Everyone loves tacos, right?! I personally love tacos not only because they are delicious fun, but they are so easy to make, and they are easy to share with others. Put stuff in shell, and eat. Voila!
For Meatless Monday, here are some ideas for veg tacos:
And to make gluten-free, corn-free tacos, use the leafs of greens like chard or cabbage as the taco shell.
What are your favorite vegetarian tacos?
When I lived in Phoenix, one of my favorite restaurants was Dr. Andrew Weil's Kitchen. The food there is amazing! They make healthy eating fun and sexy. I went so much I was the Foursquare mayor several times of the Scottsdale location.
One of True Food Kitchen's signature dishes is their Tuscan Kale Salad. Here is the recipe for their version which contains Pecorino or Asiago cheese and bread crumbs. I made a version at home of their Tuscan Kale Salad that is vegan AND gluten-free.
For the kale, I got a bag of Tader Joe's pre-cut Organic Lacinato Kale. Instead of dairy cheese, I shaved some of Daiya's vegan Jalapeno Garlic Havarti Wedge. In place of bread crumbs, I pulverized walnuts in a food processor until it had the texture of bread crumbs. The crushed walnuts added the same texture as bread crumbs but with more protein, and safe for those avoiding gluten.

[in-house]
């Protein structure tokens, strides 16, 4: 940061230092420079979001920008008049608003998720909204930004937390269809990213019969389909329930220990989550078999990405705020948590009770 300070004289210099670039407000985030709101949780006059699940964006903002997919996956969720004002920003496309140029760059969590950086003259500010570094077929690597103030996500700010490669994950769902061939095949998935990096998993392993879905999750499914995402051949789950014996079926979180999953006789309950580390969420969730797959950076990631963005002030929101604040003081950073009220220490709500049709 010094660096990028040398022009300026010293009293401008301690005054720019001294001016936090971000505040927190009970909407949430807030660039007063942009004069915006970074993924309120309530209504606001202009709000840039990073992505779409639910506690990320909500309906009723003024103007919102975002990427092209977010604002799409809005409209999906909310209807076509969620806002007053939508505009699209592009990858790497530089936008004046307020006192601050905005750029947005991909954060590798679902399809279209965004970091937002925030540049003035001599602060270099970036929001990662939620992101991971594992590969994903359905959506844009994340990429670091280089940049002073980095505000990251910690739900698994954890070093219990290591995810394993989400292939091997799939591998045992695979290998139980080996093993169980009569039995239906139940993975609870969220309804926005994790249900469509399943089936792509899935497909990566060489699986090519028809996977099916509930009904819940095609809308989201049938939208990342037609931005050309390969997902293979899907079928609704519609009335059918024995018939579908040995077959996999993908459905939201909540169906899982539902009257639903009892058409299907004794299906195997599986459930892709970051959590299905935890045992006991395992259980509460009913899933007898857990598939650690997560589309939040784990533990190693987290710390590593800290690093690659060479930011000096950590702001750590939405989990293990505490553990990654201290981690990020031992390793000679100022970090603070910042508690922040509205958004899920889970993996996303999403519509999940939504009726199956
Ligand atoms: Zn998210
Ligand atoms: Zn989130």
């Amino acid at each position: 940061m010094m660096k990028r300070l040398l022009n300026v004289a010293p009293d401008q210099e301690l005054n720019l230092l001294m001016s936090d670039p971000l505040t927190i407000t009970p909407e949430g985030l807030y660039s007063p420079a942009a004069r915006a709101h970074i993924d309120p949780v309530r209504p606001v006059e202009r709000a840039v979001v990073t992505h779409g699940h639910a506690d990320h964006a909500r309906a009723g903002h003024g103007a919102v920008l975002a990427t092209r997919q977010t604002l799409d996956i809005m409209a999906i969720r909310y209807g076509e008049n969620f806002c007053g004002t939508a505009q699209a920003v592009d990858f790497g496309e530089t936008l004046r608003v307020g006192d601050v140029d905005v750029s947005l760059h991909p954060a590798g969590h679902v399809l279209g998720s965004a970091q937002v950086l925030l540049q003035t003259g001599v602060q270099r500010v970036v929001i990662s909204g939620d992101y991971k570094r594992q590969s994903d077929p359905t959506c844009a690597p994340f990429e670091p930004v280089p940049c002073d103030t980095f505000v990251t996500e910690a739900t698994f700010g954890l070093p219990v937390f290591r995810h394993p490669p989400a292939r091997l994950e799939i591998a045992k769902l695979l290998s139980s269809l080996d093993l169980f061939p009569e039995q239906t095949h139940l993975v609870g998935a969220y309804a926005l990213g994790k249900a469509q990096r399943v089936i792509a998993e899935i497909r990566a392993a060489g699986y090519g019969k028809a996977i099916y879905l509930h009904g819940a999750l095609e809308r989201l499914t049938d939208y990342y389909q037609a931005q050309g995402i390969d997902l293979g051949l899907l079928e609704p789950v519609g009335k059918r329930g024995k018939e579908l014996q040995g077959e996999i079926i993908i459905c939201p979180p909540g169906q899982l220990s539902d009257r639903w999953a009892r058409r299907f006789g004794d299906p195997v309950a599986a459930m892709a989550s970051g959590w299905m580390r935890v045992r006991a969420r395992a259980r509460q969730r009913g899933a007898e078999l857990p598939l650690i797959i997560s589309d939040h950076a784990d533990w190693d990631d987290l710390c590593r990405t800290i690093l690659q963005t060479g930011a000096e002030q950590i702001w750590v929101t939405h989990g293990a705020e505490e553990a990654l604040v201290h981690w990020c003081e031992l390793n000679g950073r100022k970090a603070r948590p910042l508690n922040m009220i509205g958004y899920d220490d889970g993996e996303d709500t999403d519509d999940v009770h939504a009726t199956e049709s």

This Tuscan Kale Salad is so delicious, you can easily eat this every day!
I love anything that looks unusual and has a story. At the SF Ferry Building farmer's market, this fascinating citrus caught my eye. Say hello to Buddha's Hand which is a fingered citron with origins in India and China.
In Western cooking, Buddha's Hand is used for zest. If you rub the fingers, the oil of the citron activates and you get the most refreshing smell which can help make a room smell wonderful. And the shape is so interesting, you can use the Buddha's Hand in a center piece decoration.
In Buddhist temples, the Buddha's Hand is used as an offering. The desired version are the ones where the fingers are closed in because they most resemble praying hands.
For your next dinner party, make a Buddha's Hand center piece. This citron will definitely make for interesting dinner conversation.
Have you used Buddha's Hand? If so, please share how you used it.
One of the fun things about living in San Francisco is the Saturday farmer's market at the Ferry Building. I love going to that market because I always find something new and exciting.
This week, I discovered tatsoi which is a beautiful leafy Asian green also known as spinach mustard, spoon mustard, or rosette bok choy. To me, tatsoi tastes like a cross between bok choy and spinach. I love it! I have a new green to add to my list of favorites.
For a gluten-free dinner, I made a simple dish using the tatsoi combined with leeks, cremini mushroom, and ground turkey.
Couple your tatsoi and turkey with jasmine rice and dabbles of sriracha sauce. Enjoy!
Have you tried tatsoi? What is one of your favorite dishes?
Last week I ate some organic Bosc pears from the SF Ferry Building farmers market, and wow! The pear was amazing, light and sweet but not too sugary. Outside of eating pears for a snack or in dessert, I think adding pear to a salad, sandwich, or main dish for some sweet crunch adds some fun!